The success of the global economy requires national governments to force down labour standards in order to attract investment. We have seen some of the effects of this in the United Kingdom with increasing demands for deregulation, the creeping privatisation of public services, resistance to demands for a living wage and the refusal of New Labour to repeal the plethora of anti-trade union laws brought in under the previous Tory government. There is also a growing health and safety issue for workers and consumers everywhere which demands solidarity within and across nations. Figures issued by the HSE for the year 2000/01 indicate an increase of 34 per cent increase in workplace fatalities across the United Kingdom. It is also estimated that more than 3,000 workers die each year in the UK from asbestos-related diseases. Human life is cheap when you put profits before people.

The only international industry police force with real, enforceable sanctions, the World Trade Organisation, uses its muscle to protect trade at the expense of workplace safety and environmental standards. Poisonous exports and toxic materials can have global protection, while workers can't.


Deregulation within the food industry will substantially increase the danger to public health. What could be more disastrous than allowing the powerful meat industry to inspect its own produce? The conflict of interest between the provision of safe produce and the maximisation of profit is just too great. The meat industry is just not ethically equipped to regulate itself. If you think that is too strong a statement I recommend that you read the Swann report into hygiene practices in slaughterhouses and the more recent BSE Inquiry Report that was published last October. Yet that is what the government, under pressure from both the European Commission and the World Trade Organisation, plans to do.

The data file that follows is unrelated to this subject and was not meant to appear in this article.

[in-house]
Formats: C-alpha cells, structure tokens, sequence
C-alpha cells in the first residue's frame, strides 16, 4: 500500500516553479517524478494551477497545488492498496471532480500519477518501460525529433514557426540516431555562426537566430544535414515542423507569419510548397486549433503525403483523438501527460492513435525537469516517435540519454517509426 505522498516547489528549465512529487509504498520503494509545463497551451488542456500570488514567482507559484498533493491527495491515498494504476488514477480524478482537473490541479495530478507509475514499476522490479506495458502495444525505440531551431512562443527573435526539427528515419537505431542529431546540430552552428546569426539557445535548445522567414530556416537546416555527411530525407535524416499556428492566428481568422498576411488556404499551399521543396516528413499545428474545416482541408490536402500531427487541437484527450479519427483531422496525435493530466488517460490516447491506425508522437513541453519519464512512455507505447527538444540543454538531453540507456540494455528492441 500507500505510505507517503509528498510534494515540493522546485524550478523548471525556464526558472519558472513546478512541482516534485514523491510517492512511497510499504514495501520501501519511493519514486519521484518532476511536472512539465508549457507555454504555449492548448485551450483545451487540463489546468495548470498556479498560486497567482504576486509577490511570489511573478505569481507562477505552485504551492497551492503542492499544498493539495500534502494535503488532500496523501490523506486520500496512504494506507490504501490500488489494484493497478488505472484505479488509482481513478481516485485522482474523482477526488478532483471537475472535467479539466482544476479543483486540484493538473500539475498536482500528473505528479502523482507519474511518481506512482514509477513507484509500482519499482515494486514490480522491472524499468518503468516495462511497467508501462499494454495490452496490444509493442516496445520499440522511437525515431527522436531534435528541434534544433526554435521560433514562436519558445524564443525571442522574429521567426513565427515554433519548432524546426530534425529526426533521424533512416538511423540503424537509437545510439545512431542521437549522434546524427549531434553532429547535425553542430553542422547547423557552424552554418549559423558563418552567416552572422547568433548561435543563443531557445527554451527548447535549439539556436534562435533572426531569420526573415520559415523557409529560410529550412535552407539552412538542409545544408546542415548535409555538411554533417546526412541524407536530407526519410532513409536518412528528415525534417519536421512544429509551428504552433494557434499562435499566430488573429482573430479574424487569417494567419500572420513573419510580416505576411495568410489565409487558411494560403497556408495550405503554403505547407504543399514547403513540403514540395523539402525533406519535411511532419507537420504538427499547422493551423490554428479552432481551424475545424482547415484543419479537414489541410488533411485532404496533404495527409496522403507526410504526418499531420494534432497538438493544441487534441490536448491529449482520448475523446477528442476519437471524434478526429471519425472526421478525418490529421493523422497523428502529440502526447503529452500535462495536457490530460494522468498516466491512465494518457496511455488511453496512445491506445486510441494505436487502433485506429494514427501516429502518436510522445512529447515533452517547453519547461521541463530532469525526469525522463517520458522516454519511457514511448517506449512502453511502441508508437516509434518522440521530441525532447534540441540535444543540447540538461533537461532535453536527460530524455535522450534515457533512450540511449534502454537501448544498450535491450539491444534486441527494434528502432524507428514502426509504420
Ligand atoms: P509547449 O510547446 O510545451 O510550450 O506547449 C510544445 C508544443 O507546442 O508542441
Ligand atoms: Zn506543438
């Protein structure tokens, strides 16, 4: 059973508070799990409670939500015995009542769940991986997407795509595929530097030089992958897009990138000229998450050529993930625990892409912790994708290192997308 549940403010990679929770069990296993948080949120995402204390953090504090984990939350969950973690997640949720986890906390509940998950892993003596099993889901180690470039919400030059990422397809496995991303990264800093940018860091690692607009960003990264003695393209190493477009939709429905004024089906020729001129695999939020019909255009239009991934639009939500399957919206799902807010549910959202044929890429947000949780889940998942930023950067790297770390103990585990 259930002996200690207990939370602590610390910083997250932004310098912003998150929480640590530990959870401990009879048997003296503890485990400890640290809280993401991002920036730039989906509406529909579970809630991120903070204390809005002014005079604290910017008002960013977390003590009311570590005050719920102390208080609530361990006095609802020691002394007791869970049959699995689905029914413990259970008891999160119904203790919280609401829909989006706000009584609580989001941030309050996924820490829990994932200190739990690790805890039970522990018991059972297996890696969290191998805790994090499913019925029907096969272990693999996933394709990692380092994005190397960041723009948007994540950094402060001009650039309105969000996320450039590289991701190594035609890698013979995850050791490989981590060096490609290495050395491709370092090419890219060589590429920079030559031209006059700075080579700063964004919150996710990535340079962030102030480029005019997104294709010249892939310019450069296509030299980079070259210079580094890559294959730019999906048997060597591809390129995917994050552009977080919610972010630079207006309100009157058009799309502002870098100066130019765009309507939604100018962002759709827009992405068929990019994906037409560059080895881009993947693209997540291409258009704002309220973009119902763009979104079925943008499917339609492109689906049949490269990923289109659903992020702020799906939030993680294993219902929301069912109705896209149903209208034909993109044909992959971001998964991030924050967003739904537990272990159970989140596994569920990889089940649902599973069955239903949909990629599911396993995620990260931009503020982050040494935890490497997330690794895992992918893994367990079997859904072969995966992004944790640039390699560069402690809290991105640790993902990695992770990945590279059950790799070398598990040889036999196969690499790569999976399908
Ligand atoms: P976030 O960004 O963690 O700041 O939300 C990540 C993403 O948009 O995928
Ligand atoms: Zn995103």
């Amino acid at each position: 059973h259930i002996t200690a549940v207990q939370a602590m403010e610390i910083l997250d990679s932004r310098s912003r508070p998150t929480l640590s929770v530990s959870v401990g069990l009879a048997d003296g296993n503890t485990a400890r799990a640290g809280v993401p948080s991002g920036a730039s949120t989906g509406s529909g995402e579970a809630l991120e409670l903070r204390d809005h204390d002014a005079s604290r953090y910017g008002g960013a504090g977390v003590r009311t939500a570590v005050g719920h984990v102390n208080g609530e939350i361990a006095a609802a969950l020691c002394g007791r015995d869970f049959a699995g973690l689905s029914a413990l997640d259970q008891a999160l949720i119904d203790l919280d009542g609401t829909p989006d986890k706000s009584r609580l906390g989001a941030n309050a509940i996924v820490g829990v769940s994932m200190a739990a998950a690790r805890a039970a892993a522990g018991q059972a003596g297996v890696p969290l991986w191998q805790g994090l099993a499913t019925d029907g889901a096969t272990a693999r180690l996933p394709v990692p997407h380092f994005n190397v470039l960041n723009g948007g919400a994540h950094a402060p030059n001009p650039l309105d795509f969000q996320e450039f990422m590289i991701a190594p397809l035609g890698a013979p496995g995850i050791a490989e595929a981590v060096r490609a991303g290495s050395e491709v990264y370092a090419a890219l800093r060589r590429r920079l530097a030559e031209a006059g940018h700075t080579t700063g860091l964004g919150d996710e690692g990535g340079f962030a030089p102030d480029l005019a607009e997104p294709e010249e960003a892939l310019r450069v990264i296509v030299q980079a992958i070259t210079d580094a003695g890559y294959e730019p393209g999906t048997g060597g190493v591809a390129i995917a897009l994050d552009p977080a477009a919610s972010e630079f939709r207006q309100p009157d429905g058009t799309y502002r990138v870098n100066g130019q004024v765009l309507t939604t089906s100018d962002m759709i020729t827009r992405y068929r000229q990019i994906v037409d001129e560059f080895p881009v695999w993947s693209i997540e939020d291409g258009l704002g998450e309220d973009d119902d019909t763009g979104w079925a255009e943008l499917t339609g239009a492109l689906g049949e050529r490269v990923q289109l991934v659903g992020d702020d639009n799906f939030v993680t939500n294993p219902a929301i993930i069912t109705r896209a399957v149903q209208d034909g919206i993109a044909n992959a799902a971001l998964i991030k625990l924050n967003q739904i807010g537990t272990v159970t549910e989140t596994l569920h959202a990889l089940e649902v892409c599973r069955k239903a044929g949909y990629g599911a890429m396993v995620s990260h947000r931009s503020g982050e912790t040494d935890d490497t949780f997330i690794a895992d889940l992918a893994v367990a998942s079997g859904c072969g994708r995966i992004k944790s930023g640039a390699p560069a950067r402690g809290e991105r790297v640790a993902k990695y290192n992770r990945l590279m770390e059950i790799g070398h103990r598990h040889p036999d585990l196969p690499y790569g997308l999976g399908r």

Workers everywhere are told to expect worse conditions, less security and lower wages because "that's the reality of global trade". Make no mistake about it these global trends do affect us in both Northern Ireland and the Irish Republic. The British poor and the Irish poor will continue to get poorer while the rich in both jurisdictions will continue to get richer. The latter will rest safe in the knowledge that the divided poor will never be in a position to mount a serious political challenge to their system of inequality and legalised corruption.

Whether our political allegiance is to the United Kingdom or to the Republic of Ireland, do we really want to live in a British or an Irish society that is controlled by soul-less multinational interests propped up by native lackeys. Do we really want to live in a society, however politically correct it might be, where there are gross inequalities between the rich and the poor?

If Irish patriotism and Ulster loyalism mean anything, surely they mean working for the social and economic emancipation of the underprivileged in both jurisdictions and in challenging those who have embraced the new colonialism of global economics. This is what our priorities should be as we struggle to find an exit strategy from the cycle of alienation, conflict and violence that has beset us for so long.